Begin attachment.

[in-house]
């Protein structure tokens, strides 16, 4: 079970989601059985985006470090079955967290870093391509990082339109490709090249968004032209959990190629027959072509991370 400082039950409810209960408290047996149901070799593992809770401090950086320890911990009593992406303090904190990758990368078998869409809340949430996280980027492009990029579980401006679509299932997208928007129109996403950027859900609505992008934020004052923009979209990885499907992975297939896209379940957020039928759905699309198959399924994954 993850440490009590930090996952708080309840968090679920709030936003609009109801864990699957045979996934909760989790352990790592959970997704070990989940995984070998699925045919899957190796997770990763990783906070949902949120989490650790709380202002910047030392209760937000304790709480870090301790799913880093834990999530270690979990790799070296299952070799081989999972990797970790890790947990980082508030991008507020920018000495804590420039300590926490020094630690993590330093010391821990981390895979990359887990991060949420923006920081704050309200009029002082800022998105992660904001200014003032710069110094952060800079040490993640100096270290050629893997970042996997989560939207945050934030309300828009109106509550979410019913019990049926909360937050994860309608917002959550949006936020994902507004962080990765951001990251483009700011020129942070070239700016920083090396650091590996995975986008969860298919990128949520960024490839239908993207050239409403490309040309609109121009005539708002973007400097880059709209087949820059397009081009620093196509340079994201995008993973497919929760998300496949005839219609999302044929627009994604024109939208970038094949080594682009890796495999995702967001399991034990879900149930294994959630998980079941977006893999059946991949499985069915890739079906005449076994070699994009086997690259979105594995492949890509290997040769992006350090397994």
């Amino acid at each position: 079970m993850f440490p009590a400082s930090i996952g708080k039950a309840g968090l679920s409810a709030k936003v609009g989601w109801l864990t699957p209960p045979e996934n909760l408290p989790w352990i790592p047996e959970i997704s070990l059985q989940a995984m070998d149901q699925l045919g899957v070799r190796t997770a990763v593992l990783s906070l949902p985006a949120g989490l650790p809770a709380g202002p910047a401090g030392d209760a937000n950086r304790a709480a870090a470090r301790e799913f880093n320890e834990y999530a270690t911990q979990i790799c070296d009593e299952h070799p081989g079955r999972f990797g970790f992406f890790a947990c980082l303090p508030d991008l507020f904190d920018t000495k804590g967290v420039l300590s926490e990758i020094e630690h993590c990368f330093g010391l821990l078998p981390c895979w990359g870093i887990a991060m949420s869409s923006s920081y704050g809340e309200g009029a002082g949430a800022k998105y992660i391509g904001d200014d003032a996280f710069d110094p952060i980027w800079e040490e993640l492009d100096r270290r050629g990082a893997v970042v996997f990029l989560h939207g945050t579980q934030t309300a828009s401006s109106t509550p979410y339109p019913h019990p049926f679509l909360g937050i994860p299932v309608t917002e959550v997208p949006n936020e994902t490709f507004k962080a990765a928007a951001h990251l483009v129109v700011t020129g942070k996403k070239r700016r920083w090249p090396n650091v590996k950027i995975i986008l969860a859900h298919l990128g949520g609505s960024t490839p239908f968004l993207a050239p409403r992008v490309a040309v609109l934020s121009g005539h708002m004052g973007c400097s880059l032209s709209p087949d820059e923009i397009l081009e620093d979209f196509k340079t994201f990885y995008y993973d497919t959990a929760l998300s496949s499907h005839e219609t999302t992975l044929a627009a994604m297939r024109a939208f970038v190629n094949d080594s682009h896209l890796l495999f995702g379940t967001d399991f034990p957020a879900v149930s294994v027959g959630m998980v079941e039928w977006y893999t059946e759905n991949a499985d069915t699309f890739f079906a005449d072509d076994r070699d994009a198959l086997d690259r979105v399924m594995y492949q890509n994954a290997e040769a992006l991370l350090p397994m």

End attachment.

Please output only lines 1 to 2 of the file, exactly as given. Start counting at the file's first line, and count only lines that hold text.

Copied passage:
[in-house]
């Protein structure tokens, strides 16, 4: 079970989601059985985006470090079955967290870093391509990082339109490709090249968004032209959990190629027959072509991370 400082039950409810209960408290047996149901070799593992809770401090950086320890911990009593992406303090904190990758990368078998869409809340949430996280980027492009990029579980401006679509299932997208928007129109996403950027859900609505992008934020004052923009979209990885499907992975297939896209379940957020039928759905699309198959399924994954 993850440490009590930090996952708080309840968090679920709030936003609009109801864990699957045979996934909760989790352990790592959970997704070990989940995984070998699925045919899957190796997770990763990783906070949902949120989490650790709380202002910047030392209760937000304790709480870090301790799913880093834990999530270690979990790799070296299952070799081989999972990797970790890790947990980082508030991008507020920018000495804590420039300590926490020094630690993590330093010391821990981390895979990359887990991060949420923006920081704050309200009029002082800022998105992660904001200014003032710069110094952060800079040490993640100096270290050629893997970042996997989560939207945050934030309300828009109106509550979410019913019990049926909360937050994860309608917002959550949006936020994902507004962080990765951001990251483009700011020129942070070239700016920083090396650091590996995975986008969860298919990128949520960024490839239908993207050239409403490309040309609109121009005539708002973007400097880059709209087949820059397009081009620093196509340079994201995008993973497919929760998300496949005839219609999302044929627009994604024109939208970038094949080594682009890796495999995702967001399991034990879900149930294994959630998980079941977006893999059946991949499985069915890739079906005449076994070699994009086997690259979105594995492949890509290997040769992006350090397994």